£20000 - £25000 per annum + Commission: SThree: Are you great at building rela...

Ashdown Group: Database Analyst - Birmingham - £22,000 plus benefits

£20000 - £22000 per annum + excellent benefits: Ashdown Group: Application Sup...

Day In a Page

General Election 2015: Ed Miliband's unlikely journey from hapless geek to heart-throb

Miliband's unlikely journey from hapless geek to heart-throb

He was meant to be Labour's biggest handicap - but has become almost an asset
Amr Darrag: Ex-Muslim Brotherhood minister in exile still believes Egypt's military regime can be replaced with 'moderate' Islamic rule

'This is the battle of young Egypt for the future of our country'

Ex-Muslim Brotherhood minister Amr Darrag still believes the opposition can rid Egypt of its military regime and replace it with 'moderate' Islamic rule, he tells Robert Fisk
Why patients must rely less on doctors: Improving our own health is the 'blockbuster drug of the century'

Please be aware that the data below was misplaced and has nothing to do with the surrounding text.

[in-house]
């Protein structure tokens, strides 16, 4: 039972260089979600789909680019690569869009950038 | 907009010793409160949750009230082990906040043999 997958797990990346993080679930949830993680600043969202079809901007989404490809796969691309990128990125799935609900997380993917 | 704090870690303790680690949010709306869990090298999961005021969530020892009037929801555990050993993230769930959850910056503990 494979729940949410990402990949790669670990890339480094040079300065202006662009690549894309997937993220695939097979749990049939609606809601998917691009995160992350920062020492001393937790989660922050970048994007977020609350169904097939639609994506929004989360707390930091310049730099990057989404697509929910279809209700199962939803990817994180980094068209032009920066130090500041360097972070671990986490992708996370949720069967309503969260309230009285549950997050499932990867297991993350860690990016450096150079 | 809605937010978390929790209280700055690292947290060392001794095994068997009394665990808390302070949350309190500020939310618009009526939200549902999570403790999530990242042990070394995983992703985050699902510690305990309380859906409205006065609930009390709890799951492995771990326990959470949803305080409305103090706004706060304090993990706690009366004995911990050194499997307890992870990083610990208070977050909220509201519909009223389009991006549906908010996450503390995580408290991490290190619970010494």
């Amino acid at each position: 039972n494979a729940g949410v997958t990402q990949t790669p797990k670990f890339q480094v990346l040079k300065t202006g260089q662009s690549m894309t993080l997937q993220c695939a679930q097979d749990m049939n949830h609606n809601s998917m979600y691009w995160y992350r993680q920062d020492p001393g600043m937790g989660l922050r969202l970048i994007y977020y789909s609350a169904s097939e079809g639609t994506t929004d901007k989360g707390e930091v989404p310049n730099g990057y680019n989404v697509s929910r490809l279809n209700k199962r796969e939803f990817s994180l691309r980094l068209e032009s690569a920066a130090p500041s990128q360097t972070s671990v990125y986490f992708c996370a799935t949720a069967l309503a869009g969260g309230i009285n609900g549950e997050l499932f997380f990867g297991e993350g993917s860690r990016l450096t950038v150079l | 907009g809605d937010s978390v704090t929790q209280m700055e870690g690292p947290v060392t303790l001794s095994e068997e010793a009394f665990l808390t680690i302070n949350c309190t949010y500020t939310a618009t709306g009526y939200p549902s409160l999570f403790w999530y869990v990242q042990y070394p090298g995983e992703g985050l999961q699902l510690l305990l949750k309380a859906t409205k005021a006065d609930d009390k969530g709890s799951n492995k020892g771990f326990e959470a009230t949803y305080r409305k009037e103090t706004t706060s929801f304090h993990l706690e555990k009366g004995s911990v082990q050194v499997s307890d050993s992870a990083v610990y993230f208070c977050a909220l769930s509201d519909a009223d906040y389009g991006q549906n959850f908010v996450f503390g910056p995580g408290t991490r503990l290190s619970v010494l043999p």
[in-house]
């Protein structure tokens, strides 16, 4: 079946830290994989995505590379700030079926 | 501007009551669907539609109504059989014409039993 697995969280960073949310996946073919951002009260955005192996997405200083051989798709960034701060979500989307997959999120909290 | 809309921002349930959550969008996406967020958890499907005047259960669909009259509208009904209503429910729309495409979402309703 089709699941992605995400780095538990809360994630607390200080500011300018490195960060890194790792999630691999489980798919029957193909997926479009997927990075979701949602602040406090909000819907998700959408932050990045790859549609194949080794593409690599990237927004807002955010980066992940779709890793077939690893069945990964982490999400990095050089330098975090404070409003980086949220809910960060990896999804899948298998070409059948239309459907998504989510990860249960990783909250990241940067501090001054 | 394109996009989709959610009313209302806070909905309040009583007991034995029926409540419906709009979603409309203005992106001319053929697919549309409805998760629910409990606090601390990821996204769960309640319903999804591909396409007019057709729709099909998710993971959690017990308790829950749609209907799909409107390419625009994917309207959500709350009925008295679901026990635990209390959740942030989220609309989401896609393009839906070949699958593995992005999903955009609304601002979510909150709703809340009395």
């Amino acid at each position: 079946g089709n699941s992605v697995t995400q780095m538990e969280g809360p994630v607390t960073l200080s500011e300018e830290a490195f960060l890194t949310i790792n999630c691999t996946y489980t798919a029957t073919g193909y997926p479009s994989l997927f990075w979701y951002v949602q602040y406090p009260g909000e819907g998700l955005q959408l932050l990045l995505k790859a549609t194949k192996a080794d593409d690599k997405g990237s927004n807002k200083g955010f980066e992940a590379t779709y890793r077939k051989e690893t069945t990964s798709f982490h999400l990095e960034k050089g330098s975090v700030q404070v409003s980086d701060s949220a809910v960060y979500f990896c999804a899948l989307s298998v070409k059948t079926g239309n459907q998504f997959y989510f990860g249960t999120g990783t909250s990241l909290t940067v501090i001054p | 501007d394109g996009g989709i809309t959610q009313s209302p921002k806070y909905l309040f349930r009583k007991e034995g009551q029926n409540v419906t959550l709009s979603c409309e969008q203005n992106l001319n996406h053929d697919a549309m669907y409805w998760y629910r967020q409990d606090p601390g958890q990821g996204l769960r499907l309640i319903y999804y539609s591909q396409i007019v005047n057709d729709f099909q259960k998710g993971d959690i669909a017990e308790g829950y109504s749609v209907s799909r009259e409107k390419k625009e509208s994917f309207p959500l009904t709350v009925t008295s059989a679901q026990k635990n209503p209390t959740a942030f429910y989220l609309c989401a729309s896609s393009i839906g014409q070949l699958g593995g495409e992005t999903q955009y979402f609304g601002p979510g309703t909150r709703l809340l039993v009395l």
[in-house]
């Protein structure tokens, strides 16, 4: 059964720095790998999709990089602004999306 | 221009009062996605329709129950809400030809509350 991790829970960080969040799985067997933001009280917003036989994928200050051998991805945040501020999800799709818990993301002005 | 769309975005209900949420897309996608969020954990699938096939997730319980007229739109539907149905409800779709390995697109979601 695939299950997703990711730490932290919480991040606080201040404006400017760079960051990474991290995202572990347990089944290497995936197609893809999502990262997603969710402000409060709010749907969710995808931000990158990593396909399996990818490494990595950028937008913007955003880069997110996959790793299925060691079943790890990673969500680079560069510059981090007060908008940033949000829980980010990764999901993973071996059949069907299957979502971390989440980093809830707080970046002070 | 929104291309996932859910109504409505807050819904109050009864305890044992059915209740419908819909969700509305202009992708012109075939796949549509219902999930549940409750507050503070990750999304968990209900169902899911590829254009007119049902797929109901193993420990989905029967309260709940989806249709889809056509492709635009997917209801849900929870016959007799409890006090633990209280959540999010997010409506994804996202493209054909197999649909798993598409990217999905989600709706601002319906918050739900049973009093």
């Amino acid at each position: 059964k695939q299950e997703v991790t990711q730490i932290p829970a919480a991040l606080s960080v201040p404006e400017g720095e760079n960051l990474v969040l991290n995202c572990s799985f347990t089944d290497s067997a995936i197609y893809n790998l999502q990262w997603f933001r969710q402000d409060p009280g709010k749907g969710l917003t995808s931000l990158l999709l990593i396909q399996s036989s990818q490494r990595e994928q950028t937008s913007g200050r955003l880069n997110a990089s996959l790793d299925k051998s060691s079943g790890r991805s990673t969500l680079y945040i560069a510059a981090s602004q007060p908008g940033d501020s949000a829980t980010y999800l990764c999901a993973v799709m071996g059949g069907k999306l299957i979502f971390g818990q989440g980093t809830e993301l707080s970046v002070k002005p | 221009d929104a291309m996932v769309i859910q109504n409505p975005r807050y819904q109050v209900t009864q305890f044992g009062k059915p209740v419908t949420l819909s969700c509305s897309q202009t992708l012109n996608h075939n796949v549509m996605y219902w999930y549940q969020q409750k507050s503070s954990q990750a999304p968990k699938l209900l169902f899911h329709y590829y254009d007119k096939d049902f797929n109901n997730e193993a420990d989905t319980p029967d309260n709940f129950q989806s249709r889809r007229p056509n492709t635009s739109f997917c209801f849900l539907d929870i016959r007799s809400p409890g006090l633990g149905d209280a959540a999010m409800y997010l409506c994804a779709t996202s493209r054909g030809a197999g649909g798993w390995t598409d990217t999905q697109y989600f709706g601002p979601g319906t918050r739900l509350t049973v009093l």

Why patients must rely less on doctors

Improving our own health is the 'blockbuster drug of the century'
Sarah Lucas is the perfect artist to represent Britain at the Venice Biennale

Flesh in Venice

Sarah Lucas has filled the British pavilion at the Venice Biennale with slinky cats and casts of her female friends' private parts. It makes you proud to be a woman, says Karen Wright
11 best anti-ageing day creams

11 best anti-ageing day creams

Slow down the ageing process with one of these high-performance, hardworking anti-agers
Juventus 2 Real Madrid 1: Five things we learnt, including Iker Casillas is past it and Carlos Tevez remains effective

Juventus vs Real Madrid

Five things we learnt from the Italian's Champions League first leg win over the Spanish giants